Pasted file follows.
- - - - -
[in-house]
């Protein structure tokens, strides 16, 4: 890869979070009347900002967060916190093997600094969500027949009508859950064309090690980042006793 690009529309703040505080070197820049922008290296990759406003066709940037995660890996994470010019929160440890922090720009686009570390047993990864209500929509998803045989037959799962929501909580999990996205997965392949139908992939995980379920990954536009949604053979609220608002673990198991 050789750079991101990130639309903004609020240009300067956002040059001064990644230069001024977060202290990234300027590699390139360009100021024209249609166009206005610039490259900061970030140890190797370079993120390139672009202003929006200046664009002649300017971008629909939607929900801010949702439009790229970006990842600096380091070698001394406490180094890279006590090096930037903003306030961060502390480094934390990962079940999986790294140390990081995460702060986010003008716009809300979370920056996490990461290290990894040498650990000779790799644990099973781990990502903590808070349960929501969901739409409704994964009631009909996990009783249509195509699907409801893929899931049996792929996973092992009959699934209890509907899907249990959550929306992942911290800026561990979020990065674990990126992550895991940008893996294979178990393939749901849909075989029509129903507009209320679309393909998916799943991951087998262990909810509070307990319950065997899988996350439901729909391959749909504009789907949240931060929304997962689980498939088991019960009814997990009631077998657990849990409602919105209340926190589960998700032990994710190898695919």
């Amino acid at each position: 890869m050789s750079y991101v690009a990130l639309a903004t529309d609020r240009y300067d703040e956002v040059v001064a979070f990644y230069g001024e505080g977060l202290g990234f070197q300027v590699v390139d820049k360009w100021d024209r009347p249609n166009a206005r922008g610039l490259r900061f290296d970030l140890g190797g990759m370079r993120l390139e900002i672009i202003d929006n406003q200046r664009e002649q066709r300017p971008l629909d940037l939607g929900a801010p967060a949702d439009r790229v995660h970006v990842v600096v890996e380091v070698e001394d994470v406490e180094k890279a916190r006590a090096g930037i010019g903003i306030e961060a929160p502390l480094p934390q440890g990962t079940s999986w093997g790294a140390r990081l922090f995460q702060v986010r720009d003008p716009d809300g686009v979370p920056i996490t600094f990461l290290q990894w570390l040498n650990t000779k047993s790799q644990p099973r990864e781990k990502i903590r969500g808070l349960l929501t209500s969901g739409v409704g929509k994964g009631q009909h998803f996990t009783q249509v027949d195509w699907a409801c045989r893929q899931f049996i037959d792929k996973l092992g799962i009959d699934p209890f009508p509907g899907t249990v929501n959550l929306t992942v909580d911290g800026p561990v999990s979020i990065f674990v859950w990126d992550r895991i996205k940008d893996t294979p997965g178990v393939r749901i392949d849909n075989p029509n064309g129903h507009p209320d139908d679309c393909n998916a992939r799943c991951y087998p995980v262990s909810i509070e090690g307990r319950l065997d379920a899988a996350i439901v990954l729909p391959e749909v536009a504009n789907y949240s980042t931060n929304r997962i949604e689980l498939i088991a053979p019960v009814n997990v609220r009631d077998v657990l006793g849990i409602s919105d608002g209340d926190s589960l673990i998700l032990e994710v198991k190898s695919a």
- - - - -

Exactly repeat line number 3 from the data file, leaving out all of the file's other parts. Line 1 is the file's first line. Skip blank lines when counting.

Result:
């Amino acid at each position: 890869m050789s750079y991101v690009a990130l639309a903004t529309d609020r240009y300067d703040e956002v040059v001064a979070f990644y230069g001024e505080g977060l202290g990234f070197q300027v590699v390139d820049k360009w100021d024209r009347p249609n166009a206005r922008g610039l490259r900061f290296d970030l140890g190797g990759m370079r993120l390139e900002i672009i202003d929006n406003q200046r664009e002649q066709r300017p971008l629909d940037l939607g929900a801010p967060a949702d439009r790229v995660h970006v990842v600096v890996e380091v070698e001394d994470v406490e180094k890279a916190r006590a090096g930037i010019g903003i306030e961060a929160p502390l480094p934390q440890g990962t079940s999986w093997g790294a140390r990081l922090f995460q702060v986010r720009d003008p716009d809300g686009v979370p920056i996490t600094f990461l290290q990894w570390l040498n650990t000779k047993s790799q644990p099973r990864e781990k990502i903590r969500g808070l349960l929501t209500s969901g739409v409704g929509k994964g009631q009909h998803f996990t009783q249509v027949d195509w699907a409801c045989r893929q899931f049996i037959d792929k996973l092992g799962i009959d699934p209890f009508p509907g899907t249990v929501n959550l929306t992942v909580d911290g800026p561990v999990s979020i990065f674990v859950w990126d992550r895991i996205k940008d893996t294979p997965g178990v393939r749901i392949d849909n075989p029509n064309g129903h507009p209320d139908d679309c393909n998916a992939r799943c991951y087998p995980v262990s909810i509070e090690g307990r319950l065997d379920a899988a996350i439901v990954l729909p391959e749909v536009a504009n789907y949240s980042t931060n929304r997962i949604e689980l498939i088991a053979p019960v009814n997990v609220r009631d077998v657990l006793g849990i409602s919105d608002g209340d926190s589960l673990i998700l032990e994710v198991k190898s695919a």